Thomas Hovenden (1840-1895)

On the FaceBook page for this site,www.facebook.com/FineArtInvestigations,  I celebrate American portrait artists on their birthdays. December 28 marked the 173rd anniversary of the birth of Thomas Hovenden (1840-1895). He deserves more than a mention. He deserves at least a short blog.

Born in Ireland, Thomas Hovenden trained as a frame maker, woodcarver and gilder, as well as an artist. He came to America at the age of 23 and became known for his sympathetic yet dignified portrayals of common people, especially former slaves. Hovenden himself was a compassionate man. He is said to have died trying to save a girl from an oncoming train.[1]

Celebrating American Portrait Artists

Thomas Hovenden, Contentment, 1881
Columbus Museum of Art, Columbus, Ohio
G199323-2

Hovenden’s self-portraits reveal his artwork as simultaneously conventional and original.  Conventional in style, but unconventional in pose. In the costumed self-portrait of 1879, the second figure is his wife, Helen Corson Hovenden (1846-1935).

Artist Birthdays

Thomas Hovenden, Self Portrait of the Artist in his Studio, 1875
Yale University Art Gallery
New Haven, Connecticut
1969.28

 

Portrait Research

Thomas Hovenden, Favorite Falcon, 1879
Pennsylvania Academy of Fine Arts
Philadelphia, Pennsylvania
1923.9.1

In 1886, after his friend Thomas Eakins (1844-1916) was removed as lead instructor at the Pennsylvania Academy of Fine Arts, Hovenden replaced him. Among his students were Henry Ossawa Tanner (1859-1937) and Robert Henri (1865-1929). 

Hovenden’s portrait of ethnologist Frank Hamilton Cushing (1857-1900), with hints of impressionism, is a fine portrait.  Yet when Thomas Eakins painted the same subject five years later, the representation of Cushing took on a new life. In Eakins’ earth and rust tones, Hovenden deserves a nod of homage.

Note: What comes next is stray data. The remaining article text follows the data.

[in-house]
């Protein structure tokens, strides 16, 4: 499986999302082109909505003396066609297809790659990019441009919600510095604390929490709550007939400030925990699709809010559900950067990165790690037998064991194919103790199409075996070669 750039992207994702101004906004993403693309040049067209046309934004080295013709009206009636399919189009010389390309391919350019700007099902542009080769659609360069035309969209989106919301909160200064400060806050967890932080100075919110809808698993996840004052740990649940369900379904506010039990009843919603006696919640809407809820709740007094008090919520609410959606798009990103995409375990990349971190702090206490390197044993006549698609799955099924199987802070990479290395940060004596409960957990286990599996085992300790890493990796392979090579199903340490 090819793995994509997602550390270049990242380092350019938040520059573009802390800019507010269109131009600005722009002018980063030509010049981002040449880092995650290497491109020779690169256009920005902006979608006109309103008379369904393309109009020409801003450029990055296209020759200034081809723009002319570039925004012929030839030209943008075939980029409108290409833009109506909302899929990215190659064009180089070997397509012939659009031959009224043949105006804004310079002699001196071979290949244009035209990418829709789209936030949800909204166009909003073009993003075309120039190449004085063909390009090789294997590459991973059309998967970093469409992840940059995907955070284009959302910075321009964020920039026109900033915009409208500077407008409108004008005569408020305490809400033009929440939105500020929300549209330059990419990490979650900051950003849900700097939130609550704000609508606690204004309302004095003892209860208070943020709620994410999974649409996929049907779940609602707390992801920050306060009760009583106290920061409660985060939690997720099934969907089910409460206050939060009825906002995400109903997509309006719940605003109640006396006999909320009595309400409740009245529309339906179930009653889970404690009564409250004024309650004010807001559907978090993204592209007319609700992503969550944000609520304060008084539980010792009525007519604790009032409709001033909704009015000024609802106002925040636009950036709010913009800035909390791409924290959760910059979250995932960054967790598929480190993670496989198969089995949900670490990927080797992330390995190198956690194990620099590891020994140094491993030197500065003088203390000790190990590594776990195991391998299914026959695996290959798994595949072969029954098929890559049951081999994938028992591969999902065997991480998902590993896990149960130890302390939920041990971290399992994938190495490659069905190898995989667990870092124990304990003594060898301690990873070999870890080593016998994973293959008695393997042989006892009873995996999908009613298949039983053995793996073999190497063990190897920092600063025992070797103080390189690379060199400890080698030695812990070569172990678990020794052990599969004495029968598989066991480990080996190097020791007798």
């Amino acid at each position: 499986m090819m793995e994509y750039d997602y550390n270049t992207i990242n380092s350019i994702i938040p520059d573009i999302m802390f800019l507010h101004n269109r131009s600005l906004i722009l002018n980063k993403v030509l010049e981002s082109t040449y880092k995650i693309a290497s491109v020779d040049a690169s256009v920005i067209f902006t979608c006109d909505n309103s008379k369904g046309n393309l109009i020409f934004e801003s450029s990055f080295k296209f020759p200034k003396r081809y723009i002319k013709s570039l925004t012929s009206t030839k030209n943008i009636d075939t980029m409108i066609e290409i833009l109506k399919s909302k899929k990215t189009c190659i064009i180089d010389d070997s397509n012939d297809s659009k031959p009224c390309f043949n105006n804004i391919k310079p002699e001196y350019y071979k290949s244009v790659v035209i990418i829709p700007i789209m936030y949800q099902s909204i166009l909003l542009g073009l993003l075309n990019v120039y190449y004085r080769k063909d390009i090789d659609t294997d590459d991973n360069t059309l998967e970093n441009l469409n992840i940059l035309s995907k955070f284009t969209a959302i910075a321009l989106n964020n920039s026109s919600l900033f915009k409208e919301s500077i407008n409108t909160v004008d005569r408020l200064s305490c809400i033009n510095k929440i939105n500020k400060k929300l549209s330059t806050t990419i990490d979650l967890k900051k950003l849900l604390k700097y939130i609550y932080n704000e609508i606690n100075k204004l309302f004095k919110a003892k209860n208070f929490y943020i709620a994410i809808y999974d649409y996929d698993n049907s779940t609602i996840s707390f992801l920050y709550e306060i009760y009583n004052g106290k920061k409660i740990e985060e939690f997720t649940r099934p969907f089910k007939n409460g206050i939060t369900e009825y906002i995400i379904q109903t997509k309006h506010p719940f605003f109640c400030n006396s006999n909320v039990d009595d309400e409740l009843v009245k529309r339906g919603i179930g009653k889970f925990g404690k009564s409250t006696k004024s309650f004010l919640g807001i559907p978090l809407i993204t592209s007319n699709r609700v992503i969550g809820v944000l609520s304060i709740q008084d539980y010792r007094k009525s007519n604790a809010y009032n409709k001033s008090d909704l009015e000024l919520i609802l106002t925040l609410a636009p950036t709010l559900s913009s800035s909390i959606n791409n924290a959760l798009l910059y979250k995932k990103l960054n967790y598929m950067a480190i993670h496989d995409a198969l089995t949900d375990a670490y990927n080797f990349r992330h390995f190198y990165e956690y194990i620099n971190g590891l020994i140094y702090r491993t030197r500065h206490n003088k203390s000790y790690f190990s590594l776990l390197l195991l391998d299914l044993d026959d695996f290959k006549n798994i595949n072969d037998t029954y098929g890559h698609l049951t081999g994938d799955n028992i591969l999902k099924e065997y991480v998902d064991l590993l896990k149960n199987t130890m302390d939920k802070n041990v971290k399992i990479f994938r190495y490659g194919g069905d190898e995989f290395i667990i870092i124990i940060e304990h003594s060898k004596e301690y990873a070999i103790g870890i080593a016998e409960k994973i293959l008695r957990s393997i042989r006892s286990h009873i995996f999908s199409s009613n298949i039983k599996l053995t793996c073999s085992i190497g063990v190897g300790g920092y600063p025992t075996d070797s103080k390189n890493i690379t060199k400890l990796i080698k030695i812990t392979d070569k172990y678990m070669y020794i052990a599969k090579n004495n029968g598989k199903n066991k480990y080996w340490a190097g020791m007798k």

Portrait Research

Thomas Hovenden, Frank Hamilton Cushing, 1890
Smithsonian American Art Museum
Washington, DC, 1999.44 006

 

Thomas Eakins, Frank Hamilton Cushing, 1895 Gilcrease Museum, Tulsa, Oklahoma

Thomas Eakins, Frank Hamilton Cushing, 1895
Gilcrease Museum, Tulsa, Oklahoma

Hovenden’s painting, Last Moments of John Brown, was so appealing and popular that his image of the controversial man was fixed in the American mind for decades.  Then, in 1938-1940, in the Kansas Statehouse Mural, Tragic Prelude, John Steuart Curry (1897-1946) merged Hovenden’s recognizable image with Michelangelo’s God in the Sistine Chapel and sculpture of Moses in Rome. Curry unforgettably altered the conception of John Brown.  

Professional Art Research

Thomas Hovenden, The Last Moments of John Brown, ca. 1884
Oil on Canvas, 46 x 31 inches
Fine Arts Museums of San Francisco 1979.7.60

American Art Research

John Steuart Curry, Tragic Prelude, 1938-1940
Kansas State House, Topeka, Kansas

The National Academy of Design created a concise biography of Thomas Hovenden   For more depth, see Thomas Hovenden: His Life and Art.

[1] Michael Schantz, Thomas Hovenden: American Painter of Hearth and Homeland,http://www.tfaoi.com/aa/8aa/8aa547.htm

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About Patricia Moss

Patricia Moss is an art historian, or art detective if you will, who solves mysteries of 19th century American portraits. She located nearly 70 of Bingham’s lost portraits, a feat acknowledged by the Smithsonian’s Research and Scholar’s Center. From expertise with portraits of George Caleb Bingham (1811-1879), she developed skills that evolved into a comprehensive system based on the scientific method that conforms to the legal and ethical standards of art authentication. Moss served as a guest curator for the Bingham Bicentennial Exhibit, “Steamboats to Steam Engines: George Caleb Bingham’s Missouri: 1819-1879,” (March 10-September 8, 2011) at the Truman Presidential Museum and curated the opening exhibition, “George Caleb Bingham: Witness to History,” (September 2013 –), Jackson County Art Museum, Independence, Missouri. She is also the principal researcher for Fine Art Investigations.
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